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Letter to the Editor   |    
Dr. Borg and Colleagues Reply
JACQUELINE BORG, Psychol., M.Sc.; BENGT ANDRÉE, M.D., Ph.D.; HENRIK SÖDERSTRÖM, M.D., Ph.D.; LARS FARDE, M.D., Ph.D.
Am J Psychiatry 2004;161:1721-1721. doi:10.1176/appi.ajp.161.9.1721

To the Editor: We appreciate that Dr. Hall and colleagues draw attention to the problem of defining the concepts of "spirituality" and "religion." Several multidimensional or pluralistic definition systems of religion have indeed been proposed over the years. However, none of them offers a perfect solution to the need of operational tools in research on a possible biological underpinning of religious and spiritual behavior.

The authors criticize our article for using the terms "religion" and "spirituality" interchangeably. However, we did not use the concept "religion" in the article. Rather, the concept "religious behavior," which is operationally defined in the literature (1), denotes cognitive and emotional behavior associated with (the individual’s relationship to their) religious beliefs. The term "spirituality" has been used in a wider context, including internal, subjective experiences, and has not been consistently defined by operational criteria. It is worth noting that the concept of spirituality is not necessarily linked to organized religion.

"Religious behavior" and "spirituality" are both covered by the personality subscale of the Spiritual Acceptance Scale, which was used in our study. The Spiritual Acceptance Scale consists of 13 items that include cognitive affirmation and values as well as subjective experiences of mystical quality. Thus, the definition of religion at a sociocultural level, as suggested by Dr. Hall and colleagues, is not covered by the scale used in our study and belongs to a different discussion.

Another part of Dr. Hall and colleagues’ criticism is their interpretation that aspects of mystical experiences can be mediated by the central serotonin system. We do not suggest that the serotonin system per se mediates mystical experiences but instead may act as a sensory filter (2). Low serotonin 5-HT1A receptor binding potential may be associated with a low filter function, thus paving the way for sensory stimuli otherwise not experienced. The more narrow focus on mystical experiences in this part of the discussion in our article (pp. 1967–1968) was given by comparisons made with pharmacological mechanisms causing similar experiences in man.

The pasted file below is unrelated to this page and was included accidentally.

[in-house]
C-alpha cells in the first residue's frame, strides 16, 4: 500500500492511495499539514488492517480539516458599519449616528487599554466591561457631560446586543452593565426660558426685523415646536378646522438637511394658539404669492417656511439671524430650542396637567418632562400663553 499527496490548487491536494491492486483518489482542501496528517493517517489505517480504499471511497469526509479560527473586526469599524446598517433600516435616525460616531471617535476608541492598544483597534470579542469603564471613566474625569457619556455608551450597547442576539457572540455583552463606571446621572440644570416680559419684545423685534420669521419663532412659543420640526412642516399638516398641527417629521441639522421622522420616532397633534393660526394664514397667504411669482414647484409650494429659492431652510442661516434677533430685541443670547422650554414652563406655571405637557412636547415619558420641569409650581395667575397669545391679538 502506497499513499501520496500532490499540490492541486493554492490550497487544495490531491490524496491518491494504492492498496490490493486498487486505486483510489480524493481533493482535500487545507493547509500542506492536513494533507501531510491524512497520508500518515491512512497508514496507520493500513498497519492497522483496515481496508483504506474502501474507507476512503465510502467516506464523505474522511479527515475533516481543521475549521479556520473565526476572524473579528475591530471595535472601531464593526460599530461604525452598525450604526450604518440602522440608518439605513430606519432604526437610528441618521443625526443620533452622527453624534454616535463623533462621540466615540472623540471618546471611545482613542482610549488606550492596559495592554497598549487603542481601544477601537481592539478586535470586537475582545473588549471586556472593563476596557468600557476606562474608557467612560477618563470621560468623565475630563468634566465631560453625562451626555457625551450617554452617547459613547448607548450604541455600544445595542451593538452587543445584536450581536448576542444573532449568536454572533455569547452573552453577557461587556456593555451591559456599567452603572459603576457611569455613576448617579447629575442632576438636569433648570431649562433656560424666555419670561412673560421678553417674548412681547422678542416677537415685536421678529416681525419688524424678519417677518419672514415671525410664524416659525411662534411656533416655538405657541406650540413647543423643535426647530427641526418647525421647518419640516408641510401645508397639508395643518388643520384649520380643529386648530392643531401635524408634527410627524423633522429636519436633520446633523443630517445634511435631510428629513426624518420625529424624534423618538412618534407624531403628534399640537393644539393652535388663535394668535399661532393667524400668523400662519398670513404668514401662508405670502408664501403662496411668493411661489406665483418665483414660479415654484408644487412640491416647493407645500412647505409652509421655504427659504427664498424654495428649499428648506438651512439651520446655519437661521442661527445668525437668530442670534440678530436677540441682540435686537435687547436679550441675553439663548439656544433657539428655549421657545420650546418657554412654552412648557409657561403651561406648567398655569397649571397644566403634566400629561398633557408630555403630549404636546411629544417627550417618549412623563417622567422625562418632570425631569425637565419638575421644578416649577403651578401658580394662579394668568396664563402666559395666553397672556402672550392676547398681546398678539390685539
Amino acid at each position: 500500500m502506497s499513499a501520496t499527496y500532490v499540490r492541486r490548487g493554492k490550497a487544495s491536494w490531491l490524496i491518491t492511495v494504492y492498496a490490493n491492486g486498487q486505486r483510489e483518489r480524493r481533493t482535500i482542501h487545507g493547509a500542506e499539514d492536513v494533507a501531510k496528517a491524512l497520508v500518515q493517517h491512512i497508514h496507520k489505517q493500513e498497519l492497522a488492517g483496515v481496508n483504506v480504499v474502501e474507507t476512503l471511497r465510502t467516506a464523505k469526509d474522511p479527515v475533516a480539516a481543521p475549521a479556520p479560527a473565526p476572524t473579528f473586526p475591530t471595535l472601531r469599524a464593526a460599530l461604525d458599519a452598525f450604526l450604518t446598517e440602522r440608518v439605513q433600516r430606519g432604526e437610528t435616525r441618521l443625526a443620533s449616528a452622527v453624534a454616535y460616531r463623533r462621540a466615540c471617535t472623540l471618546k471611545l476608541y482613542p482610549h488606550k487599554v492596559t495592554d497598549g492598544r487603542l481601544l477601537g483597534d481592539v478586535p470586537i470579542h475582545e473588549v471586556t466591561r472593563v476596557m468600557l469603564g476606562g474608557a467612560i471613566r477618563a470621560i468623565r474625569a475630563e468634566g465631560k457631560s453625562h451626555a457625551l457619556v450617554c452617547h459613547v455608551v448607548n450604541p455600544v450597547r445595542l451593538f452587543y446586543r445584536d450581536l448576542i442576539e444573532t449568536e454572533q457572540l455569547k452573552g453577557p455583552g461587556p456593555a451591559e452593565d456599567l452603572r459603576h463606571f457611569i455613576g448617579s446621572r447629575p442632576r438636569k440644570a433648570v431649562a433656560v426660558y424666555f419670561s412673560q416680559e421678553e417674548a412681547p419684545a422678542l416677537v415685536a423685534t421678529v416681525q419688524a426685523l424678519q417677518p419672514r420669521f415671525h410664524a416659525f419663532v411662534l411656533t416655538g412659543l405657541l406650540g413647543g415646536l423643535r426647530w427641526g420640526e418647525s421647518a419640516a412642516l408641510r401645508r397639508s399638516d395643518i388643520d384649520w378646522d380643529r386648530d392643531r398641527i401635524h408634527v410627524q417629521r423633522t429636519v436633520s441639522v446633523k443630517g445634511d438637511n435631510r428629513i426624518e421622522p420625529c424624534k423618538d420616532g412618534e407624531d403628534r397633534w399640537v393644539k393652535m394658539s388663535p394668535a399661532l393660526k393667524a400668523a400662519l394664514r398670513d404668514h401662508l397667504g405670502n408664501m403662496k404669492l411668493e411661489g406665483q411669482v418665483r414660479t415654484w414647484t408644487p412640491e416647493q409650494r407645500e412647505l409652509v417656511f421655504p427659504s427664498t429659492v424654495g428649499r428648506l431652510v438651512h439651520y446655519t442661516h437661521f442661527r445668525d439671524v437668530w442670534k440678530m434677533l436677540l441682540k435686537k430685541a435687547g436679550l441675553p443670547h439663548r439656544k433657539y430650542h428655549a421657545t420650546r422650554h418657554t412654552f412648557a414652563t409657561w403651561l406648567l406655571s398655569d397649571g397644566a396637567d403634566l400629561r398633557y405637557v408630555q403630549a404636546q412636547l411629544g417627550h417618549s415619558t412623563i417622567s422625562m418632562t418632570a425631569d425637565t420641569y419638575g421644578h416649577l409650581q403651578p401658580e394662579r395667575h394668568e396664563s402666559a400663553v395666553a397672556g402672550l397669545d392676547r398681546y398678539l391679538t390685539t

Finally, we agree with Dr. Hall and colleagues that it would be interesting to repeat this study in different populations. Epidemiological studies provide support for the view that religious behavior (in a more narrow sense) and spirituality (in a wider sense) are influenced by both genetic and environmental factors (3, 4). Given the previously demonstrated genetic contribution to religious behavior and spirituality, it is a promising strategy to use interindividual variability in neuroreceptor binding as a tool to approach the multifaceted question of why people vary in spiritual zeal and also within the same religious belief system.

Hood RW, Spilka B, Hunsberger B, Gorsuch R: The Psychology of Religion: An Empirical Approach, 2nd ed. New York, Guilford, 1996, pp 4–40
 
Albert DJ, Walsh ML: Neural systems and the inhibitory modulation of agonistic behavior: a comparison of mammalian species. Neurosci Biobehav Rev  1984; 8:5–24
[PubMed]
[CrossRef]
 
Bouchard TJ Jr, Lykken DT, McGue M, Segal NL, Tellegen A: Sources of human psychological differences: the Minnesota Study of Twins Reared Apart. Science  1990; 250:223–228
[PubMed]
[CrossRef]
 
Kirk KM, Eaves LJ, Martin NG: Self-transcendence as a measure of spirituality in a sample of older Australian twins. Twin Res  1999; 2:81–87
[PubMed]
[CrossRef]
 
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References

Hood RW, Spilka B, Hunsberger B, Gorsuch R: The Psychology of Religion: An Empirical Approach, 2nd ed. New York, Guilford, 1996, pp 4–40
 
Albert DJ, Walsh ML: Neural systems and the inhibitory modulation of agonistic behavior: a comparison of mammalian species. Neurosci Biobehav Rev  1984; 8:5–24
[PubMed]
[CrossRef]
 
Bouchard TJ Jr, Lykken DT, McGue M, Segal NL, Tellegen A: Sources of human psychological differences: the Minnesota Study of Twins Reared Apart. Science  1990; 250:223–228
[PubMed]
[CrossRef]
 
Kirk KM, Eaves LJ, Martin NG: Self-transcendence as a measure of spirituality in a sample of older Australian twins. Twin Res  1999; 2:81–87
[PubMed]
[CrossRef]
 
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